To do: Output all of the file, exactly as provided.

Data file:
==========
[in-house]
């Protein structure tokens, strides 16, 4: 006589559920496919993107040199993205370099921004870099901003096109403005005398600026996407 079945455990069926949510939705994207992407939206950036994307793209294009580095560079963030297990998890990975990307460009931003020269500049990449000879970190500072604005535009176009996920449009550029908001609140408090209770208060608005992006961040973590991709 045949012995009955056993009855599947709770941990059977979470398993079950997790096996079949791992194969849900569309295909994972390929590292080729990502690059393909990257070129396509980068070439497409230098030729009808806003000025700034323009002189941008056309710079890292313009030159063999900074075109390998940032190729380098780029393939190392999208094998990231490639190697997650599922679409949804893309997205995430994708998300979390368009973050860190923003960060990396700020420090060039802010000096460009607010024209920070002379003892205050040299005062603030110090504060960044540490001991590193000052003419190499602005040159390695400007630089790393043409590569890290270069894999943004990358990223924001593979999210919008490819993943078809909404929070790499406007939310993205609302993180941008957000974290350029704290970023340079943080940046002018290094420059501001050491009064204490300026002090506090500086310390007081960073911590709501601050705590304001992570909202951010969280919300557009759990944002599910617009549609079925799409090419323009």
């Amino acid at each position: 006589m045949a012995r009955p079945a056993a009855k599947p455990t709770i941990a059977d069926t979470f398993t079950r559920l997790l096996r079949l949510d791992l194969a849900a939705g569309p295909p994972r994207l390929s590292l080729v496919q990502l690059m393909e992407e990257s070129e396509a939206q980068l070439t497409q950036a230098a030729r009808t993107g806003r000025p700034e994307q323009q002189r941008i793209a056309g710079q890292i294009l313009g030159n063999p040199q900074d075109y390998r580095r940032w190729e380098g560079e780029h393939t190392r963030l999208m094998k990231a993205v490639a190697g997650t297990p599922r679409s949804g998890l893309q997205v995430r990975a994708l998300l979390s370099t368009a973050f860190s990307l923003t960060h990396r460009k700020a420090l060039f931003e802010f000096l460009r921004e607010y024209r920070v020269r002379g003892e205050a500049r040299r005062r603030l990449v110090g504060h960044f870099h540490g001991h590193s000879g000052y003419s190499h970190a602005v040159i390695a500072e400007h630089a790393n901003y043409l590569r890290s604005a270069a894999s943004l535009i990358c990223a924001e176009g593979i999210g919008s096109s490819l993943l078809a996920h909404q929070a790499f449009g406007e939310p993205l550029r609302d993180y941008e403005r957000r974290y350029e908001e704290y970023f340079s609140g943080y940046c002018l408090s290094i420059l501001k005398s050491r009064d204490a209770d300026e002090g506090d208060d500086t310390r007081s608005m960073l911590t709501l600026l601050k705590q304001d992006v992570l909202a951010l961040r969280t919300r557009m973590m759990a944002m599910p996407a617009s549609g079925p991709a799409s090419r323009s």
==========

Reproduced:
[in-house]
């Protein structure tokens, strides 16, 4: 006589559920496919993107040199993205370099921004870099901003096109403005005398600026996407 079945455990069926949510939705994207992407939206950036994307793209294009580095560079963030297990998890990975990307460009931003020269500049990449000879970190500072604005535009176009996920449009550029908001609140408090209770208060608005992006961040973590991709 045949012995009955056993009855599947709770941990059977979470398993079950997790096996079949791992194969849900569309295909994972390929590292080729990502690059393909990257070129396509980068070439497409230098030729009808806003000025700034323009002189941008056309710079890292313009030159063999900074075109390998940032190729380098780029393939190392999208094998990231490639190697997650599922679409949804893309997205995430994708998300979390368009973050860190923003960060990396700020420090060039802010000096460009607010024209920070002379003892205050040299005062603030110090504060960044540490001991590193000052003419190499602005040159390695400007630089790393043409590569890290270069894999943004990358990223924001593979999210919008490819993943078809909404929070790499406007939310993205609302993180941008957000974290350029704290970023340079943080940046002018290094420059501001050491009064204490300026002090506090500086310390007081960073911590709501601050705590304001992570909202951010969280919300557009759990944002599910617009549609079925799409090419323009």
């Amino acid at each position: 006589m045949a012995r009955p079945a056993a009855k599947p455990t709770i941990a059977d069926t979470f398993t079950r559920l997790l096996r079949l949510d791992l194969a849900a939705g569309p295909p994972r994207l390929s590292l080729v496919q990502l690059m393909e992407e990257s070129e396509a939206q980068l070439t497409q950036a230098a030729r009808t993107g806003r000025p700034e994307q323009q002189r941008i793209a056309g710079q890292i294009l313009g030159n063999p040199q900074d075109y390998r580095r940032w190729e380098g560079e780029h393939t190392r963030l999208m094998k990231a993205v490639a190697g997650t297990p599922r679409s949804g998890l893309q997205v995430r990975a994708l998300l979390s370099t368009a973050f860190s990307l923003t960060h990396r460009k700020a420090l060039f931003e802010f000096l460009r921004e607010y024209r920070v020269r002379g003892e205050a500049r040299r005062r603030l990449v110090g504060h960044f870099h540490g001991h590193s000879g000052y003419s190499h970190a602005v040159i390695a500072e400007h630089a790393n901003y043409l590569r890290s604005a270069a894999s943004l535009i990358c990223a924001e176009g593979i999210g919008s096109s490819l993943l078809a996920h909404q929070a790499f449009g406007e939310p993205l550029r609302d993180y941008e403005r957000r974290y350029e908001e704290y970023f340079s609140g943080y940046c002018l408090s290094i420059l501001k005398s050491r009064d204490a209770d300026e002090g506090d208060d500086t310390r007081s608005m960073l911590t709501l600026l601050k705590q304001d992006v992570l909202a951010l961040r969280t919300r557009m973590m759990a944002m599910p996407a617009s549609g079925p991709a799409s090419r323009s």